Principles of Digital Matte Painting
Digital Matte Painting is a tremendous creative field that can add wonder and excitement to static film shots. Learn about digital matte painting principles, like camera mapping, set extension, as well as professional tips that matte painters employ.
Digital Revolution Using Adobe Photoshop
Using Adobe Photoshop things started to change. What required to used in laborious work in a film studio with the several lengths of film and expensive, specialized cameras can now be done on a home computer with easily available software. Photoshop has become an integral part of the process.
The easiest matte paintings are ones in which the camera is stationary throughout the entire sequence. This is called a locked-off shot. Creating a matte painting for this shot can be fairly easy. Only one frame of the footage is needed. It can be opened in Photoshop and the new areas painted right on top.
Right Size of Your Painting
In Photoshop, set your image size in pixel increments. All you need to care about is pixel width and height. How big the painting dimensions depend on its intended use. HD is 1920×1080 Pixels. DVD is 720×480 pixels. Film sizes start at 2048×1080 and can go up from there to 4K, 3K and beyond.
For many special effects studios, the exact resolution they work in proprietary. So the size to make the image depends on what medium you are doing a matte painting for. A little trick employed by most professional matte painters is to work at 150 or 200% of final size. It is because imperfections and painted artifacts get rid of some traces of hand painting. So, if you are doing a matte painting for HD Footage, you may want to work in 2880×1620 pixels or 3840×2160 pixels.
You can see how easy it is to end up with the huge files, so a fast processor and lots of RAM are essential. Also, get to work in RGB mode, which has a larger color gamut than CMYK. Photoshop works natively in RGB; some of its filters and functions won’t work in CMYK. Some jobs may even require working in the 16-bit color mode for smoother transitions and gradients.
Click on Link: Basics of Digital Matte Painting – Concept Art
To set extension is common in matte painting. It is where only the background quickly behind the action is filmed, and for practical or other reasons, the rest must be painted in later. The simplest set extensions are on locked off shots. Working on this kind of shot, the first thing is to determine the perspective of the scene by finding its vanishing points. It is easily accomplished with the line tool in Photoshop. Use bright colors so that the lines stand out from the background. A good tip here is to use the vector lines on shape layers so that they can easily be repositioned.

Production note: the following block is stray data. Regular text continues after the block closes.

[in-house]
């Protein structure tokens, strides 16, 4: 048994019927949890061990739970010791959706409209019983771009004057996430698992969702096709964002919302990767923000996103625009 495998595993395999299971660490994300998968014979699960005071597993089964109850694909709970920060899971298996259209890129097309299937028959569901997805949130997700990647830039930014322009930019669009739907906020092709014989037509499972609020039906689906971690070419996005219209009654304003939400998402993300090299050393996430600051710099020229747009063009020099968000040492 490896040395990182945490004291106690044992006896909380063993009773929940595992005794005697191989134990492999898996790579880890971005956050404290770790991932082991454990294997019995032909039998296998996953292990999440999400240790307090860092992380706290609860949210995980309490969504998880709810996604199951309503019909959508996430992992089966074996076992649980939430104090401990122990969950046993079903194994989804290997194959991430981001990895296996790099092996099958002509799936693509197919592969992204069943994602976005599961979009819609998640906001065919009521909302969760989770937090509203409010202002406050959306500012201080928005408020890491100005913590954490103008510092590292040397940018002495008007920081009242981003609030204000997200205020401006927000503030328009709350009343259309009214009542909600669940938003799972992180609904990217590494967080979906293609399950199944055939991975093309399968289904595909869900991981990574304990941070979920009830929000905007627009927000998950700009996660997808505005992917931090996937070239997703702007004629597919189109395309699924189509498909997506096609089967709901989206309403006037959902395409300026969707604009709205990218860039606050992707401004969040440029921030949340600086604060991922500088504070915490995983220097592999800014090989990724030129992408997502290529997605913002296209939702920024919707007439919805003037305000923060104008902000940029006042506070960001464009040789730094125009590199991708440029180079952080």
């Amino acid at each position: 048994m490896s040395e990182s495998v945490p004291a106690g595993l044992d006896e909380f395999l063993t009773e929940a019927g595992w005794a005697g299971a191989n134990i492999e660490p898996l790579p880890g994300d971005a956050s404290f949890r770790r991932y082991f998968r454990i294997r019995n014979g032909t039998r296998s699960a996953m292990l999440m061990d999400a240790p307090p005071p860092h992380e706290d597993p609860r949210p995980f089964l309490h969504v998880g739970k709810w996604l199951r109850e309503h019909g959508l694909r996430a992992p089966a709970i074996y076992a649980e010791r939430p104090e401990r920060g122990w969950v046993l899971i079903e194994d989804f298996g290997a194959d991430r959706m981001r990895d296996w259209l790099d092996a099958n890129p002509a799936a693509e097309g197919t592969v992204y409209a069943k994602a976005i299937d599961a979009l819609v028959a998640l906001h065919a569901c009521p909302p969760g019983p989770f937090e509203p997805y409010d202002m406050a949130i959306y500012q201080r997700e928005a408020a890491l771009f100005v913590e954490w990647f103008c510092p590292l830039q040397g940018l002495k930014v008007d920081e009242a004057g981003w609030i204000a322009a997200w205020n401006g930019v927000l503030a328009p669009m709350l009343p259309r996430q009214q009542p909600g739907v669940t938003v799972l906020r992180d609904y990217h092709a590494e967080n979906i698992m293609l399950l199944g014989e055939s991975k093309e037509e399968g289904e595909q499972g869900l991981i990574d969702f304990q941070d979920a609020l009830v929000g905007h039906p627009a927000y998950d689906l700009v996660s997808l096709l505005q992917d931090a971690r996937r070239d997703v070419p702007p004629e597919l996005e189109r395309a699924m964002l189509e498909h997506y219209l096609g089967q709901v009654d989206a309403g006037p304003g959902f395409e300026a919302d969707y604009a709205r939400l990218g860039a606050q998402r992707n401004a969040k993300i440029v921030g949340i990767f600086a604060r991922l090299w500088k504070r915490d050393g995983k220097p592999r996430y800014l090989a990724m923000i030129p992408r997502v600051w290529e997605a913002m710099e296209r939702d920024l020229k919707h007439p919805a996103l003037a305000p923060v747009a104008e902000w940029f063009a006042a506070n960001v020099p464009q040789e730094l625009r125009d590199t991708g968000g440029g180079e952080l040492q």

Filling in the nonexistent set is mainly done with the brush and clone tools. Pick colors directly from the source plate so that the new painting will match. But a close inspection reveals that hand-painted areas lack the photographic grain found in the plate. As the grain in the footage animates, it is usually added back during compositing (Rule of Composition), but the matte painter needs to provide an alpha channel of the newly painted area to the compositor.
If you need to add the grain for a still or to see how closely your painting matches the plate, Film Grain, Photoshop’s Grain, and Add Noise filters are beneficial. The Grain filter is the most useful choice because it has different types you can choose to best match your photo. Apply the grain to a layer filled with the 50% grey and set to overlay blending mode. The grey becomes transparent, and all you will see on the layer is the grain, which you can take down in opacity to match your plate. Usually, only the small percentage is needed. This grain layer’s opacity is 8%, and it matches the plate seamlessly.
Advances in 3D Animation, Matte paintings no longer need to be static shots; Simple geometry can be built in the 3D environment that matches the scene. Matte Paintings are then projected onto those shapes, similar to how slides are projected onto a screen. The Painting is no longer a flat, 2D image, but has some dimension to it. This technique is known as camera mapping, and it allows a virtual camera to be animated in 3D space around the matte painting.
Click on Below Link: Matte Painting Camera Projection
The difference in depth allows for parallax, where objects closer to the camera move more than the objects farther away. Because the projected paintings may not cover all the sides of the 3D geometry, the camera is a bit limited in what it can be shoot, so this approach is referred to as 2.5D. More extensive mapping can cover all the surfaces, but then scene becomes less a matte painting and more a fully rendered, immersive 3D environment.
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